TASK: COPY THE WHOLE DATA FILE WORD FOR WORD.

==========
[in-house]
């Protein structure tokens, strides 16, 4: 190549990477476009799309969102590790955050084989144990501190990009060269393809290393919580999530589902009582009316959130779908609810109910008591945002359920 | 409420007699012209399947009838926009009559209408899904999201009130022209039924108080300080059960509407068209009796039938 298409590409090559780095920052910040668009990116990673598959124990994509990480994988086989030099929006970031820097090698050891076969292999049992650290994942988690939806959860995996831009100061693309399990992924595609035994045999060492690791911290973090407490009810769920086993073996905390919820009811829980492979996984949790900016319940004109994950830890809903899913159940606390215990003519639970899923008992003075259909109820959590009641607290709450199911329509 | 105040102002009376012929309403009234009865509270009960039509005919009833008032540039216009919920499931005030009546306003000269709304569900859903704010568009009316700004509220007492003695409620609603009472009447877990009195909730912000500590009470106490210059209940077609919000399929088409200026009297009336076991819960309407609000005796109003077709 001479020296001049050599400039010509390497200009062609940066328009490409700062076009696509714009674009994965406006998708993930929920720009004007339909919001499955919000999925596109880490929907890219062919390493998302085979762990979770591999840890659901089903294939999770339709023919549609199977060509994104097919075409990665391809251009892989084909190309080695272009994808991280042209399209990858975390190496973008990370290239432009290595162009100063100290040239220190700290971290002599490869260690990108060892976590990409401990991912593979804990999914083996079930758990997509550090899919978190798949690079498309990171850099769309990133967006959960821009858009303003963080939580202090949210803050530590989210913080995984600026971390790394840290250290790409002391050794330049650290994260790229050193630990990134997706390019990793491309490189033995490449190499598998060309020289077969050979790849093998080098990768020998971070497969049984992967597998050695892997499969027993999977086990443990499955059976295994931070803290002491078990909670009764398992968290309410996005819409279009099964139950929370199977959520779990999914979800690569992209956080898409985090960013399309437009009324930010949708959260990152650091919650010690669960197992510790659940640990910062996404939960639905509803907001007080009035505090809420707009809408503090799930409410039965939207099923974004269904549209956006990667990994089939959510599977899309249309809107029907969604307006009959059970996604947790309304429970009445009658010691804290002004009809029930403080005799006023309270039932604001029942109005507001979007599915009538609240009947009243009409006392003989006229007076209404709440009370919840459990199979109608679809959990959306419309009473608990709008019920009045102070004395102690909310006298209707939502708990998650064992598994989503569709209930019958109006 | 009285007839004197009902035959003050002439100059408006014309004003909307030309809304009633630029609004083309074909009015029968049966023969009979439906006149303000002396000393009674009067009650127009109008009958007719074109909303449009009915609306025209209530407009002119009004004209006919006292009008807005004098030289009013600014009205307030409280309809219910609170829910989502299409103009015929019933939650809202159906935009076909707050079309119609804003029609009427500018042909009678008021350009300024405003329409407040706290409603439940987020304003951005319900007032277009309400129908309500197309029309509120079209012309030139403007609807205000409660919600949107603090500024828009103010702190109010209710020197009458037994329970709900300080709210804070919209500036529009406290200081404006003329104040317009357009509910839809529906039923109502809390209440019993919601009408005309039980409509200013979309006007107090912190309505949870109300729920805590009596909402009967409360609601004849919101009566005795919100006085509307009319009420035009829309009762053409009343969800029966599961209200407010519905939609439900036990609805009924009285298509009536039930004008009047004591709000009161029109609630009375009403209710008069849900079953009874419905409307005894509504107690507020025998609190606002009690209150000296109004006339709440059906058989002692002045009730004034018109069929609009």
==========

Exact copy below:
[in-house]
């Protein structure tokens, strides 16, 4: 190549990477476009799309969102590790955050084989144990501190990009060269393809290393919580999530589902009582009316959130779908609810109910008591945002359920 | 409420007699012209399947009838926009009559209408899904999201009130022209039924108080300080059960509407068209009796039938 298409590409090559780095920052910040668009990116990673598959124990994509990480994988086989030099929006970031820097090698050891076969292999049992650290994942988690939806959860995996831009100061693309399990992924595609035994045999060492690791911290973090407490009810769920086993073996905390919820009811829980492979996984949790900016319940004109994950830890809903899913159940606390215990003519639970899923008992003075259909109820959590009641607290709450199911329509 | 105040102002009376012929309403009234009865509270009960039509005919009833008032540039216009919920499931005030009546306003000269709304569900859903704010568009009316700004509220007492003695409620609603009472009447877990009195909730912000500590009470106490210059209940077609919000399929088409200026009297009336076991819960309407609000005796109003077709 001479020296001049050599400039010509390497200009062609940066328009490409700062076009696509714009674009994965406006998708993930929920720009004007339909919001499955919000999925596109880490929907890219062919390493998302085979762990979770591999840890659901089903294939999770339709023919549609199977060509994104097919075409990665391809251009892989084909190309080695272009994808991280042209399209990858975390190496973008990370290239432009290595162009100063100290040239220190700290971290002599490869260690990108060892976590990409401990991912593979804990999914083996079930758990997509550090899919978190798949690079498309990171850099769309990133967006959960821009858009303003963080939580202090949210803050530590989210913080995984600026971390790394840290250290790409002391050794330049650290994260790229050193630990990134997706390019990793491309490189033995490449190499598998060309020289077969050979790849093998080098990768020998971070497969049984992967597998050695892997499969027993999977086990443990499955059976295994931070803290002491078990909670009764398992968290309410996005819409279009099964139950929370199977959520779990999914979800690569992209956080898409985090960013399309437009009324930010949708959260990152650091919650010690669960197992510790659940640990910062996404939960639905509803907001007080009035505090809420707009809408503090799930409410039965939207099923974004269904549209956006990667990994089939959510599977899309249309809107029907969604307006009959059970996604947790309304429970009445009658010691804290002004009809029930403080005799006023309270039932604001029942109005507001979007599915009538609240009947009243009409006392003989006229007076209404709440009370919840459990199979109608679809959990959306419309009473608990709008019920009045102070004395102690909310006298209707939502708990998650064992598994989503569709209930019958109006 | 009285007839004197009902035959003050002439100059408006014309004003909307030309809304009633630029609004083309074909009015029968049966023969009979439906006149303000002396000393009674009067009650127009109008009958007719074109909303449009009915609306025209209530407009002119009004004209006919006292009008807005004098030289009013600014009205307030409280309809219910609170829910989502299409103009015929019933939650809202159906935009076909707050079309119609804003029609009427500018042909009678008021350009300024405003329409407040706290409603439940987020304003951005319900007032277009309400129908309500197309029309509120079209012309030139403007609807205000409660919600949107603090500024828009103010702190109010209710020197009458037994329970709900300080709210804070919209500036529009406290200081404006003329104040317009357009509910839809529906039923109502809390209440019993919601009408005309039980409509200013979309006007107090912190309505949870109300729920805590009596909402009967409360609601004849919101009566005795919100006085509307009319009420035009829309009762053409009343969800029966599961209200407010519905939609439900036990609805009924009285298509009536039930004008009047004591709000009161029109609630009375009403209710008069849900079953009874419905409307005894509504107690507020025998609190606002009690209150000296109004006339709440059906058989002692002045009730004034018109069929609009």